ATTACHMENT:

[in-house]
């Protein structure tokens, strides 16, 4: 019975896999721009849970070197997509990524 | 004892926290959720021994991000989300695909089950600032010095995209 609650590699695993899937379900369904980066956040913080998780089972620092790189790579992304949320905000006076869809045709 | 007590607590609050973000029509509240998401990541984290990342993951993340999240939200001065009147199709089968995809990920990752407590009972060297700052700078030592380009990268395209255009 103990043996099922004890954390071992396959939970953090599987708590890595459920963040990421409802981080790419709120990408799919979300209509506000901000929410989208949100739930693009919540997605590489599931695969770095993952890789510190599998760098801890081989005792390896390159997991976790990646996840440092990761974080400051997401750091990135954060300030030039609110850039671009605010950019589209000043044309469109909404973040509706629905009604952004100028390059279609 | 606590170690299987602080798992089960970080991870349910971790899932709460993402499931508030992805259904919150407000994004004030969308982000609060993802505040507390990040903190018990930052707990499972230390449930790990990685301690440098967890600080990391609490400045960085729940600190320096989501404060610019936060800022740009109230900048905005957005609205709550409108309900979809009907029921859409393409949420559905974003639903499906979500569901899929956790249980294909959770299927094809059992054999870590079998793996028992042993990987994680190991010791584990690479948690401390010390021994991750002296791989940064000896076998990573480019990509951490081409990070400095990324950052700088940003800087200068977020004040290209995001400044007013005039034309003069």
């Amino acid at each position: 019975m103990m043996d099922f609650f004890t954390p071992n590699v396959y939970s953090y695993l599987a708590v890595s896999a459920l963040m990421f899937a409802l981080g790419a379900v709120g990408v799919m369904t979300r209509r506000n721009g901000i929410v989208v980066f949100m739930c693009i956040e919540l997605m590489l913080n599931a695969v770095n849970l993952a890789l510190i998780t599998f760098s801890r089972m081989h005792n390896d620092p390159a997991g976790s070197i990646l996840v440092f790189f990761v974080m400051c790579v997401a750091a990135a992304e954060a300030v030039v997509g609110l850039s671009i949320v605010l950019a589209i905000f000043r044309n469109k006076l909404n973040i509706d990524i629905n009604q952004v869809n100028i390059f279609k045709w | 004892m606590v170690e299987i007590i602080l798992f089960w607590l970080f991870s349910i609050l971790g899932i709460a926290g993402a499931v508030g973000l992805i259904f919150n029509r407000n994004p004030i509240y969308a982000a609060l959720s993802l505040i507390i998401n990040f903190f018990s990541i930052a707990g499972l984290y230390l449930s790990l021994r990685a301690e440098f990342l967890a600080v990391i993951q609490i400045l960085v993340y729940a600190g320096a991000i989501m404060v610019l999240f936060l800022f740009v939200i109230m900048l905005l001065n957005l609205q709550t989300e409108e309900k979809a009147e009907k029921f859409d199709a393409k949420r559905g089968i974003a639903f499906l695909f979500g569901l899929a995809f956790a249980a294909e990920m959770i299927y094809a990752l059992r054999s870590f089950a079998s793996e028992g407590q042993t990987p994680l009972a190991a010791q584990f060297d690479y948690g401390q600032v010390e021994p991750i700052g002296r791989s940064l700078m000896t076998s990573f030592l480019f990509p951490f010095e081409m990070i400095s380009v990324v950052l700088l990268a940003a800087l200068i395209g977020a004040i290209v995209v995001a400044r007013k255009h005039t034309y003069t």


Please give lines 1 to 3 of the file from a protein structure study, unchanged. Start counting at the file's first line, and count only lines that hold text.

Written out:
[in-house]
């Protein structure tokens, strides 16, 4: 019975896999721009849970070197997509990524 | 004892926290959720021994991000989300695909089950600032010095995209 609650590699695993899937379900369904980066956040913080998780089972620092790189790579992304949320905000006076869809045709 | 007590607590609050973000029509509240998401990541984290990342993951993340999240939200001065009147199709089968995809990920990752407590009972060297700052700078030592380009990268395209255009 103990043996099922004890954390071992396959939970953090599987708590890595459920963040990421409802981080790419709120990408799919979300209509506000901000929410989208949100739930693009919540997605590489599931695969770095993952890789510190599998760098801890081989005792390896390159997991976790990646996840440092990761974080400051997401750091990135954060300030030039609110850039671009605010950019589209000043044309469109909404973040509706629905009604952004100028390059279609 | 606590170690299987602080798992089960970080991870349910971790899932709460993402499931508030992805259904919150407000994004004030969308982000609060993802505040507390990040903190018990930052707990499972230390449930790990990685301690440098967890600080990391609490400045960085729940600190320096989501404060610019936060800022740009109230900048905005957005609205709550409108309900979809009907029921859409393409949420559905974003639903499906979500569901899929956790249980294909959770299927094809059992054999870590079998793996028992042993990987994680190991010791584990690479948690401390010390021994991750002296791989940064000896076998990573480019990509951490081409990070400095990324950052700088940003800087200068977020004040290209995001400044007013005039034309003069």
């Amino acid at each position: 019975m103990m043996d099922f609650f004890t954390p071992n590699v396959y939970s953090y695993l599987a708590v890595s896999a459920l963040m990421f899937a409802l981080g790419a379900v709120g990408v799919m369904t979300r209509r506000n721009g901000i929410v989208v980066f949100m739930c693009i956040e919540l997605m590489l913080n599931a695969v770095n849970l993952a890789l510190i998780t599998f760098s801890r089972m081989h005792n390896d620092p390159a997991g976790s070197i990646l996840v440092f790189f990761v974080m400051c790579v997401a750091a990135a992304e954060a300030v030039v997509g609110l850039s671009i949320v605010l950019a589209i905000f000043r044309n469109k006076l909404n973040i509706d990524i629905n009604q952004v869809n100028i390059f279609k045709w | 004892m606590v170690e299987i007590i602080l798992f089960w607590l970080f991870s349910i609050l971790g899932i709460a926290g993402a499931v508030g973000l992805i259904f919150n029509r407000n994004p004030i509240y969308a982000a609060l959720s993802l505040i507390i998401n990040f903190f018990s990541i930052a707990g499972l984290y230390l449930s790990l021994r990685a301690e440098f990342l967890a600080v990391i993951q609490i400045l960085v993340y729940a600190g320096a991000i989501m404060v610019l999240f936060l800022f740009v939200i109230m900048l905005l001065n957005l609205q709550t989300e409108e309900k979809a009147e009907k029921f859409d199709a393409k949420r559905g089968i974003a639903f499906l695909f979500g569901l899929a995809f956790a249980a294909e990920m959770i299927y094809a990752l059992r054999s870590f089950a079998s793996e028992g407590q042993t990987p994680l009972a190991a010791q584990f060297d690479y948690g401390q600032v010390e021994p991750i700052g002296r791989s940064l700078m000896t076998s990573f030592l480019f990509p951490f010095e081409m990070i400095s380009v990324v950052l700088l990268a940003a800087l200068i395209g977020a004040i290209v995209v995001a400044r007013k255009h005039t034309y003069t």